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Building an Infinitely Smart AI: Powered by the World’s Largest Scalable Database: Apache Cassandra (Part 1)

Rahul Singh on June 9, 2023

Building an Infinitely Smart AI: Powered by the World’s Largest Scalable Database: Apache Cassandra (Part 1)

Most people have by this point have heard about “GPT” , more popularly known to most as a catchphrase from South Park as a way to get difficult things done easily. “Just use ChatGPT Dude.” Though ChatGPT and other LLMs like Anthropic’s Claude, Cohere, and Google’s Bard are pretty cool, they lack accuracy because they have data that has been “pretrained,” hence the acronym “Generative Pretrained Transformer” (GPT). In recent months there have been some great open source projects like Langchain, LlamaIndex, AutoGPT, and even Microsoft’s Semantic Kernel which are making LLM model’s a great tool in software development for making “intelligent” apps with “LLM Inside” without needing to know machine learning or data science!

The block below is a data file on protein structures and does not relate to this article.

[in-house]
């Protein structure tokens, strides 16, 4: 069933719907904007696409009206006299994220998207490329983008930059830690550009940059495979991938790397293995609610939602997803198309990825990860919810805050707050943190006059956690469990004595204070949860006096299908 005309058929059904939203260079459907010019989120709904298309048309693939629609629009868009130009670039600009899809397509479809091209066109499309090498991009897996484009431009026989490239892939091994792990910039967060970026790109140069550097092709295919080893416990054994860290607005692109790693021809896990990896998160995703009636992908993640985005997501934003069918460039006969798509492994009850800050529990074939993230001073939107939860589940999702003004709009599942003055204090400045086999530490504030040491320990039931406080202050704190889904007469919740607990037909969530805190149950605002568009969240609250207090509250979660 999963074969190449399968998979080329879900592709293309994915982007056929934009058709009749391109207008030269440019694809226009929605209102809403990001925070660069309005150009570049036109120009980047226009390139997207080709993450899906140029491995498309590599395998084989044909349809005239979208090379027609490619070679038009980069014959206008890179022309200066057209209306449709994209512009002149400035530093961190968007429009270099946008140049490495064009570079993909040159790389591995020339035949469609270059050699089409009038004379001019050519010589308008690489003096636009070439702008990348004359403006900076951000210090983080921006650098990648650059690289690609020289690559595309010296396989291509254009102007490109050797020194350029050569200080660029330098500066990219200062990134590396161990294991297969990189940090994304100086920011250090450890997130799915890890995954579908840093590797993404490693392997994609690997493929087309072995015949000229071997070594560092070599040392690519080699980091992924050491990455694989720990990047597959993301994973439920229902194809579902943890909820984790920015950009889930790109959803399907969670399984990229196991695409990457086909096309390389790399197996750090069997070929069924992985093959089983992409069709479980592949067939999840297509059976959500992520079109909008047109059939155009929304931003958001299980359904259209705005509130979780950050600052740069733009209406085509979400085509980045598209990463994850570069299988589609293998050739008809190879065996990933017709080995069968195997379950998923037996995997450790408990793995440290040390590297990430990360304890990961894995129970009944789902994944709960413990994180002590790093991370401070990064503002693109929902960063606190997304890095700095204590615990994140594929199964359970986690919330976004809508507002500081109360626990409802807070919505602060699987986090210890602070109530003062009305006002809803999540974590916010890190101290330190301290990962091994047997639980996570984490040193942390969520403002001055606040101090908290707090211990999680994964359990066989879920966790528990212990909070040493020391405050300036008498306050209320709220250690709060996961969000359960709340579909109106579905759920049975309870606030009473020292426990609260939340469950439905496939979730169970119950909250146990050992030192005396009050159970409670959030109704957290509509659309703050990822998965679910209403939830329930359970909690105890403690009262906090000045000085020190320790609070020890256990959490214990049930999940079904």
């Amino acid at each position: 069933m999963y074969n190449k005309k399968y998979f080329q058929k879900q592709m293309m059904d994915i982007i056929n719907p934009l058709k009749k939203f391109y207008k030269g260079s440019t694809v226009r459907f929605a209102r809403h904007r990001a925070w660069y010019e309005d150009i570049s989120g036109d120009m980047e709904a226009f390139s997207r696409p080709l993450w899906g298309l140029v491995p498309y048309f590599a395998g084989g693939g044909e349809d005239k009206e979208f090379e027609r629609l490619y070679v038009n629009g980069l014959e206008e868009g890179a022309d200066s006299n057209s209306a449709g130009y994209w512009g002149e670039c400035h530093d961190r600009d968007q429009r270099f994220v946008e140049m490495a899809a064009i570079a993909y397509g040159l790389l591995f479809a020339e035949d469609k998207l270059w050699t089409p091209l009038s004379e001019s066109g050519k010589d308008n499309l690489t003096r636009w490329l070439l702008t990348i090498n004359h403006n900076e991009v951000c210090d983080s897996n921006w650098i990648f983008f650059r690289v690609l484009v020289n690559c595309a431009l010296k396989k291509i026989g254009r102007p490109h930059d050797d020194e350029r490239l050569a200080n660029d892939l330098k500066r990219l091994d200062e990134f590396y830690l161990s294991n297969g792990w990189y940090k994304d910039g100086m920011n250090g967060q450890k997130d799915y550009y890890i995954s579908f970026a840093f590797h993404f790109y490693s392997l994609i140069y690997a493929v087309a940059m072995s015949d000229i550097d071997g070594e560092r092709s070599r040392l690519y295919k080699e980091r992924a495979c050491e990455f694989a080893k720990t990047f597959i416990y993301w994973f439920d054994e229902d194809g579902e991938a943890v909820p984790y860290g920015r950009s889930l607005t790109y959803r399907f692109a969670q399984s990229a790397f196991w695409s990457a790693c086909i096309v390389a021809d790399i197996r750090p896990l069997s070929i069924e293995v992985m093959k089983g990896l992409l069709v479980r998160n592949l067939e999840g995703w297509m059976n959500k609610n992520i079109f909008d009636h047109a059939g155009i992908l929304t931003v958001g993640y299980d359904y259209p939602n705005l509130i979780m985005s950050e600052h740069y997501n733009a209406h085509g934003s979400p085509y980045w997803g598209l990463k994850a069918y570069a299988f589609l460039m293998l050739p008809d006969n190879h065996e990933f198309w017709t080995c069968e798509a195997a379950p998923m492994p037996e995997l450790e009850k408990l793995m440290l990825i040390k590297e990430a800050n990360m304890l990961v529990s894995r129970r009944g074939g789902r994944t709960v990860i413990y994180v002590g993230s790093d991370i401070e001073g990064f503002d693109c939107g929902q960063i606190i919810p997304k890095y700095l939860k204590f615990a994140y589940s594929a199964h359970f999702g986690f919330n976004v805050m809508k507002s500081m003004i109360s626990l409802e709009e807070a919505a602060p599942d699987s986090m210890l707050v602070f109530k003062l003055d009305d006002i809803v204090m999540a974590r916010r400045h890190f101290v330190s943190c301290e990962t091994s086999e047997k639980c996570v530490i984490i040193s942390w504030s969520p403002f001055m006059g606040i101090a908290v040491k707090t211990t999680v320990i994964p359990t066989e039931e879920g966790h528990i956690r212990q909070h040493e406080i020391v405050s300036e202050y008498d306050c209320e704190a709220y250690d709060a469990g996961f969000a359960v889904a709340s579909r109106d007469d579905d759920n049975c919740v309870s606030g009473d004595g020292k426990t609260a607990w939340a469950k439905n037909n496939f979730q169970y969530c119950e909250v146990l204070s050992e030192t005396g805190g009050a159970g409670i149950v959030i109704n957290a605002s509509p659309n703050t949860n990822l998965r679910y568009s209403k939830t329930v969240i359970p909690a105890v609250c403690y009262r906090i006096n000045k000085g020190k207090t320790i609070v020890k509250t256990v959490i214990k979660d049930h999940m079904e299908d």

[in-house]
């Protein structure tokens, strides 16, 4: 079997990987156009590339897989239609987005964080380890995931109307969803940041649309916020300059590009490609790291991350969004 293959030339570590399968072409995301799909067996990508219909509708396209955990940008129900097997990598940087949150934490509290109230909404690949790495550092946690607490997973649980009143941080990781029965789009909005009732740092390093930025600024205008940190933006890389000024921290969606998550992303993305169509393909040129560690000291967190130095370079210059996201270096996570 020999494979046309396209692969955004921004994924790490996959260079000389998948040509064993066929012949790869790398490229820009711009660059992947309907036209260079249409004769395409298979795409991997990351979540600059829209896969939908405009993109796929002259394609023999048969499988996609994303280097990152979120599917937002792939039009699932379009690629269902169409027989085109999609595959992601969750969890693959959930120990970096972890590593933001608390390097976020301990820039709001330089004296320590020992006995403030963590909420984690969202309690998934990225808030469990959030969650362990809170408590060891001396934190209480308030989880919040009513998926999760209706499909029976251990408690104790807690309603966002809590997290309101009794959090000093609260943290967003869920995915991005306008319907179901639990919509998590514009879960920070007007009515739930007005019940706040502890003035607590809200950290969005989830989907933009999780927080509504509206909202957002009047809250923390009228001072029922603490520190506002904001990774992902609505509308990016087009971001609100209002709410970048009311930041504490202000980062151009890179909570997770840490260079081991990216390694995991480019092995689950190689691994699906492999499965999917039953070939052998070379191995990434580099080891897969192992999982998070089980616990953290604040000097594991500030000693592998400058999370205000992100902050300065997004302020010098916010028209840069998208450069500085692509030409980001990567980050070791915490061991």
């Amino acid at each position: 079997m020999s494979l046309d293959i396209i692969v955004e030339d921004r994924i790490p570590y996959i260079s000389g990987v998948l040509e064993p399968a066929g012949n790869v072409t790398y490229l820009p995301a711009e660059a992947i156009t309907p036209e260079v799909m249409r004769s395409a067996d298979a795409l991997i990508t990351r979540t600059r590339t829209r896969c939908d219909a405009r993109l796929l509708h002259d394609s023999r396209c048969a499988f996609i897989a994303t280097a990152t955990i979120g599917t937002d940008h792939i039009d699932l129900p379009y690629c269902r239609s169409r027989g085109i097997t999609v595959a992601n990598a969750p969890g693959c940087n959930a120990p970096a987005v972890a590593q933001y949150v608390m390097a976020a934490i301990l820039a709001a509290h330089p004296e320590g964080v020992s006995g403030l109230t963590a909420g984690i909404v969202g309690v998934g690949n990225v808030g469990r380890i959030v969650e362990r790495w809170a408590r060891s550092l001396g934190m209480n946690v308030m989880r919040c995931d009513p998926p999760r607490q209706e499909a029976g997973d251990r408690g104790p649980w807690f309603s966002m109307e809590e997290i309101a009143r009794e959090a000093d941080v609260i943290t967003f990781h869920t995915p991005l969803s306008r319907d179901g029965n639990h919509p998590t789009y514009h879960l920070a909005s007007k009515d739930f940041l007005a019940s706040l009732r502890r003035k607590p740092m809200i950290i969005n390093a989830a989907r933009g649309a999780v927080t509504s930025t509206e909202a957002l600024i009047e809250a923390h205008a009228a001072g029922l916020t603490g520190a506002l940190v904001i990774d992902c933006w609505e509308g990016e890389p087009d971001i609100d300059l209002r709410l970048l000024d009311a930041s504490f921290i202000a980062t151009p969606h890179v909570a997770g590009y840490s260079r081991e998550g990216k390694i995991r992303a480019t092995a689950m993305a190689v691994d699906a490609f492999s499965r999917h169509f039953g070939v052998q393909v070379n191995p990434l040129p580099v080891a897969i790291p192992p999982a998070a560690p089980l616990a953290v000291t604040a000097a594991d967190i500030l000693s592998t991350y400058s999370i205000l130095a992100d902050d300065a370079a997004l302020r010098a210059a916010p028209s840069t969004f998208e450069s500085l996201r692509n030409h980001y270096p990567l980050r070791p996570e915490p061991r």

This series of posts will show you how to build an infinitely smart AI powered by Apache Cassandra without ever touching any machine learning code. How’s that possible? Read on, dude. 

Traditional Machine Learning in Real Time

In “Traditional Machine Learning” , which is a new term only because of the advent of “LLM” based machine learning, is about bringing data into most likely some sort of Neural Network to create a model. This approach is still relevant today because there are cases in which a “traditionally” trained ML model is going to outperform a large language model because it’s purpose built.